What you need to know about fentanyl

Fentanyl is 50 to 100 times more potent than morphine and 30 to 50 times more potent than heroin.

Story highlights

  • Fentanyl is a synthetic opioid up to 50 times more powerful than heroin
  • The drug can be absorbed through the skin or inhaled
  • Just a quarter of a milligram can kill someone

(CNN)The United States is in the midst of a drug crisis, with a 200% increase in the rate of opioid overdose deaths since 2000. Opioids are a class of drugs derived from the opium poppy, like morphine, codeine or heroin, but they also include the latest concern: synthetics like oxycodone, hydrocodone and the extremely potent fentanyl.

According to the US Centers for Disease Control and Prevention, 5,500 people died of synthetic opioid overdoses in 2014, most of them related to fentanyl. That's an 80% increase over the numbers reported in 2013.
Last year, the Drug Enforcement Administration issued a national alert stating that "drug incidents and overdoses related to fentanyl are occurring at an alarming rate." In 2013, the DEA made 942 fentanyl seizures; in 2014, it made 3,344.

    Street version vs. hospital version

      Used by doctors, fentanyl is the most powerful opioid in medicine. However, according to the DEA, much of what is being found on the streets is not diverted from hospitals but rather sourced from China and Mexico. Frequently, people buy it on the street with no idea that it is fentanyl.
      This year in California, fentanyl was passed off as the prescription drug Norco and sold on the streets. In just one 10-day period, this batch was responsible for at least 10 deaths and 48 overdoses.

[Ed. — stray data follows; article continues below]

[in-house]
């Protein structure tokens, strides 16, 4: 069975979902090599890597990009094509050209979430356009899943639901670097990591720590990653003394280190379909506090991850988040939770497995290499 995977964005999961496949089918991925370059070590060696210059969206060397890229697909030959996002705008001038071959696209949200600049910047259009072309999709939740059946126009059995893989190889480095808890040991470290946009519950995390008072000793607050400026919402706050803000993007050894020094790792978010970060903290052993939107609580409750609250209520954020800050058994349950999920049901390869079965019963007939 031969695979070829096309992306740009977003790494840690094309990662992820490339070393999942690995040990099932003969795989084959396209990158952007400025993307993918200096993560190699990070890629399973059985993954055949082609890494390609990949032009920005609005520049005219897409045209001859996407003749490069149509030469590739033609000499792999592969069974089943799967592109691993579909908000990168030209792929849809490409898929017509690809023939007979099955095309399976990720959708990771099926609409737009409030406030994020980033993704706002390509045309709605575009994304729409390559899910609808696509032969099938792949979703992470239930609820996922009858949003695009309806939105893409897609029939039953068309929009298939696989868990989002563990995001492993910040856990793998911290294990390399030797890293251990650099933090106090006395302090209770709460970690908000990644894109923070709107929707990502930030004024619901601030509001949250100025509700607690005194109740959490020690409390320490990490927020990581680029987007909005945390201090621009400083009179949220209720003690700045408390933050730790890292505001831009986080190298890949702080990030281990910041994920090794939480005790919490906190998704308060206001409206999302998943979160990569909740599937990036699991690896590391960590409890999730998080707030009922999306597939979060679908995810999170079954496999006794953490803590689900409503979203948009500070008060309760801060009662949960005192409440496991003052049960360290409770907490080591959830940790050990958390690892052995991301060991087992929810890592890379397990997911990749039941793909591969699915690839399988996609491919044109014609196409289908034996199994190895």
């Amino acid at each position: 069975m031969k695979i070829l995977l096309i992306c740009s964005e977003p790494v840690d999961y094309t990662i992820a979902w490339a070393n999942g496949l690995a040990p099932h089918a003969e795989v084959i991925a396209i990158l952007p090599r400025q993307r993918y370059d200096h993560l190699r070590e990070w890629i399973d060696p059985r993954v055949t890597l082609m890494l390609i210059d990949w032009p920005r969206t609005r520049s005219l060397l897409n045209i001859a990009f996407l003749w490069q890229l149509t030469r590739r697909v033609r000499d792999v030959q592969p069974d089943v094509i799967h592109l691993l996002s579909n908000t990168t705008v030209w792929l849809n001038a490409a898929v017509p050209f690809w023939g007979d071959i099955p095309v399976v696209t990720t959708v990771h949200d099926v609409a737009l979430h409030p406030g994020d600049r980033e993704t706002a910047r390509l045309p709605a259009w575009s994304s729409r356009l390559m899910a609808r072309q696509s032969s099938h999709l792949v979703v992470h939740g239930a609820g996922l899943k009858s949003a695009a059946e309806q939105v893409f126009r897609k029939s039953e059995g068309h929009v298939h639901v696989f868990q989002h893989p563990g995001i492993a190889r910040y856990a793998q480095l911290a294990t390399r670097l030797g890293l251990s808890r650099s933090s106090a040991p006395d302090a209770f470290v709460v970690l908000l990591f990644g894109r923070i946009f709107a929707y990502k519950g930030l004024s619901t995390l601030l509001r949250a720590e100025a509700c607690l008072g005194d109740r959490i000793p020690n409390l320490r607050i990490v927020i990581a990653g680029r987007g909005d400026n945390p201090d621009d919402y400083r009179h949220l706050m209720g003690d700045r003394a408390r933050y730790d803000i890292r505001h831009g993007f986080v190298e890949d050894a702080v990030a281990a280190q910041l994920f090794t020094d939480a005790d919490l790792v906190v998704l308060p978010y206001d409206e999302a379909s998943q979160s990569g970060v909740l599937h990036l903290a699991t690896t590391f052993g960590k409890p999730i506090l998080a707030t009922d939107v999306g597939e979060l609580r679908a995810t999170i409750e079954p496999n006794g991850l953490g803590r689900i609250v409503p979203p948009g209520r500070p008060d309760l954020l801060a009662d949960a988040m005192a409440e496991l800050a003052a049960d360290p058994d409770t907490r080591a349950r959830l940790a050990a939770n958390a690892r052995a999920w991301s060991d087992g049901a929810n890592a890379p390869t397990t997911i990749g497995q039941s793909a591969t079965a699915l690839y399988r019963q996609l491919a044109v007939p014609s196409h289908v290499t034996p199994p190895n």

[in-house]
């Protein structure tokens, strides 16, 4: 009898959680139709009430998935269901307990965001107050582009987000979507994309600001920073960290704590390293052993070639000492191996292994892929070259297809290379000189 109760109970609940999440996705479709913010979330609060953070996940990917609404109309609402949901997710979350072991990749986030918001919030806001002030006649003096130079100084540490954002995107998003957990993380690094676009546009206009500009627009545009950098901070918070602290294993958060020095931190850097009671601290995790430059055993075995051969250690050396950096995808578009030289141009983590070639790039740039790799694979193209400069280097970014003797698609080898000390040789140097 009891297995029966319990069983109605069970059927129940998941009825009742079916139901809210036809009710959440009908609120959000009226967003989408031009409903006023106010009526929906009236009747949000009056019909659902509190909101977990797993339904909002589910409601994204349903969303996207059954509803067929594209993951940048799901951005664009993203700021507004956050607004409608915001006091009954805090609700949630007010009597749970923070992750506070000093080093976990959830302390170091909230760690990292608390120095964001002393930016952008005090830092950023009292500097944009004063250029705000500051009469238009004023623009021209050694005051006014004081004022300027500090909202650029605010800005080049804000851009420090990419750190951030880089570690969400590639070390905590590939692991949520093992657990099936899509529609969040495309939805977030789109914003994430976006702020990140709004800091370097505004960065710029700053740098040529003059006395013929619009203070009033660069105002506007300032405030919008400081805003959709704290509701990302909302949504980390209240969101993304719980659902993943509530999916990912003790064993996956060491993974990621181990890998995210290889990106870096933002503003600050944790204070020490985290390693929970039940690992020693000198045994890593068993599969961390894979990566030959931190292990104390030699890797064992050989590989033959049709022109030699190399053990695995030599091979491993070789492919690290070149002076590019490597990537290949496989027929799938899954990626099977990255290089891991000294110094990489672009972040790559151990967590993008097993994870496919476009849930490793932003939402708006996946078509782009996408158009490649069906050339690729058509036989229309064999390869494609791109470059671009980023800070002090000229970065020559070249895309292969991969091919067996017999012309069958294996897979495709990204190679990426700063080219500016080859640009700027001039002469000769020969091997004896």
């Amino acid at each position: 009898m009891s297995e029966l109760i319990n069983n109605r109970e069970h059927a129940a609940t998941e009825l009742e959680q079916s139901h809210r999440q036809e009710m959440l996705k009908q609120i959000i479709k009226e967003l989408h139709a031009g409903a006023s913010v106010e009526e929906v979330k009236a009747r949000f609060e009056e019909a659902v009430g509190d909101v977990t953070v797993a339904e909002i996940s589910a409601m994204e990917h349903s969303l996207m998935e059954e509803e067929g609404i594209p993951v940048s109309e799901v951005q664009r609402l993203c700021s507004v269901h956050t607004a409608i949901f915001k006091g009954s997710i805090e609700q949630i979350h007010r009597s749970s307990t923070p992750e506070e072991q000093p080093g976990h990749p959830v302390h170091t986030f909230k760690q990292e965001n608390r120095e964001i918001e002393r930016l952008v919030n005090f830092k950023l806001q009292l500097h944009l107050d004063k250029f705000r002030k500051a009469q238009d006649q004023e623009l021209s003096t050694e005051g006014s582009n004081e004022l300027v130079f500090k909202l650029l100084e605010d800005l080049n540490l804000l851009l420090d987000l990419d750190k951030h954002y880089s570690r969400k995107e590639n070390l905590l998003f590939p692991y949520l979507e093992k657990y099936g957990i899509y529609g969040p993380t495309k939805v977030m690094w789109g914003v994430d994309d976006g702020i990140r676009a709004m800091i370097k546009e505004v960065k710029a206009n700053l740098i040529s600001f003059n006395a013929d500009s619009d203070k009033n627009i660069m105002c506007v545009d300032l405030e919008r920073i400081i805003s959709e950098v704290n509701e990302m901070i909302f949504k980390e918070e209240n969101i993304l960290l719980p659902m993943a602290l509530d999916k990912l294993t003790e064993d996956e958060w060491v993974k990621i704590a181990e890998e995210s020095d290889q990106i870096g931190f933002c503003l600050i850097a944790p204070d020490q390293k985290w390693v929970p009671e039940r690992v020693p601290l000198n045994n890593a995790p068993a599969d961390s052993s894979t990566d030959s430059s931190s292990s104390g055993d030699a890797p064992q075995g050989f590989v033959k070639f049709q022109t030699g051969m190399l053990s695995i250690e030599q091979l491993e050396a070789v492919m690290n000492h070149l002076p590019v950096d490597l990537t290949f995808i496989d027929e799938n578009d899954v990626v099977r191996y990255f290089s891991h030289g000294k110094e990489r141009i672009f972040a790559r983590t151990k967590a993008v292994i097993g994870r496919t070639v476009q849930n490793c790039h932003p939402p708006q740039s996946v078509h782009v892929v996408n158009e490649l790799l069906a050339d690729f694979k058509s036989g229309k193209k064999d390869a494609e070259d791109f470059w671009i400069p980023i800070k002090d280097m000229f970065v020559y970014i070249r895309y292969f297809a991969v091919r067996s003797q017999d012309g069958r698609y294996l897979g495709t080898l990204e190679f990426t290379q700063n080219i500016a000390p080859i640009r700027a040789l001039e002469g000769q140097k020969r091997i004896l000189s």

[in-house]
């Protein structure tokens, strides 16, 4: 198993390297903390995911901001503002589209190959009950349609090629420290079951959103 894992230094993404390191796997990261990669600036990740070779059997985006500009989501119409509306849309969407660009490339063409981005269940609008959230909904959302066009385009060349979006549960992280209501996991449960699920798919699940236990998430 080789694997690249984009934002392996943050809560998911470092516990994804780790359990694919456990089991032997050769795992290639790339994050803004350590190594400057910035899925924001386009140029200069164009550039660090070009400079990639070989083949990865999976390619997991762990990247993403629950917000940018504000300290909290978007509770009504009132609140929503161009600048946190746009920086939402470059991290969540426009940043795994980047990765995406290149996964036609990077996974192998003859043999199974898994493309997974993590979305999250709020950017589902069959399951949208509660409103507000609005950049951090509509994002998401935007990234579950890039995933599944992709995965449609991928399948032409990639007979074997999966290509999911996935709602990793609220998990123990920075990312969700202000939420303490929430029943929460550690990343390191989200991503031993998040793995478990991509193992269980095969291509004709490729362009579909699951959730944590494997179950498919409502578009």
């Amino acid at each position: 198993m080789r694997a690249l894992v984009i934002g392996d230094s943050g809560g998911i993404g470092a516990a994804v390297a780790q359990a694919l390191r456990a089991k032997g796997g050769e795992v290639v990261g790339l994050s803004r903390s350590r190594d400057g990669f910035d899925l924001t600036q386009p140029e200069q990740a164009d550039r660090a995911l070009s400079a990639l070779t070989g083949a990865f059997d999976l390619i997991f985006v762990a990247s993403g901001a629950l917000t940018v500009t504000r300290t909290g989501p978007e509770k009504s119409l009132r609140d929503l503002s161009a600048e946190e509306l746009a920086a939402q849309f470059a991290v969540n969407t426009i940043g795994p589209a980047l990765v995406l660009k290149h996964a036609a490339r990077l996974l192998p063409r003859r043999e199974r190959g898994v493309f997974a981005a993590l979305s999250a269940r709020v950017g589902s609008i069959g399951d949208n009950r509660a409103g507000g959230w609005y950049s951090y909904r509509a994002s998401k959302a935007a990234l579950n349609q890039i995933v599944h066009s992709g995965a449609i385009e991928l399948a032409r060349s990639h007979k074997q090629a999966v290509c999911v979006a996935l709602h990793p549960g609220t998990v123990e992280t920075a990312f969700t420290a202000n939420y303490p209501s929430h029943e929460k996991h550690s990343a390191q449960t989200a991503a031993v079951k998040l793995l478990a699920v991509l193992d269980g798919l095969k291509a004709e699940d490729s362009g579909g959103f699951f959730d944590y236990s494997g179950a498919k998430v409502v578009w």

Dealers are also cutting heroin with fentanyl to give the heroin a bigger kick.
        Beyond fentanyl itself, law enforcement is also concerned with its analogues: designer drugs with similar function but slightly different chemical structure.

        Just a little bit can be lethal

        Addicted? How to get help

        If you're addicted to prescription drugs, help is available. You can call the Substance Abuse Mental Health Services Administration 24/7 hotline at 1-800-662-HELP(4357) or visit their website.

        The danger of fentanyl isn't just to users. It can be a threat to anyone who comes into contact with it. The drug can be absorbed through the skin or accidentally inhaled. In 2015, a New Jersey police officer had shortness of breath, dizziness and slowed breathing after coming into contact with fentanyl.
        It is 50 to 100 times more potent than morphine and 30 to 50 times more potent than heroin. Just a quarter of a milligram -- 0.25 milligrams -- can kill you.
        For a sense of just how little that is, a typical baby aspirin tablet is 81 mg. If you cut that tablet into 324 pieces, one of those pieces would be equal to a quarter-milligram.

        What does it look like?

        Fentnayl can come in several forms. Used in the hospital, it can be injected, put in a patch for absorption into the body or given as a lozenge or a lollipop. Illegal forms include a powder, a pill or a piece of blotter paper placed under the tongue.

        Who is using and where?

        More than 80% of all fentanyl seizures in 2014 were concentrated in just 10 states: Ohio, Massachusetts, Pennsylvania, Maryland, New Jersey, Kentucky, Virginia, Florida, New Hampshire and Indiana.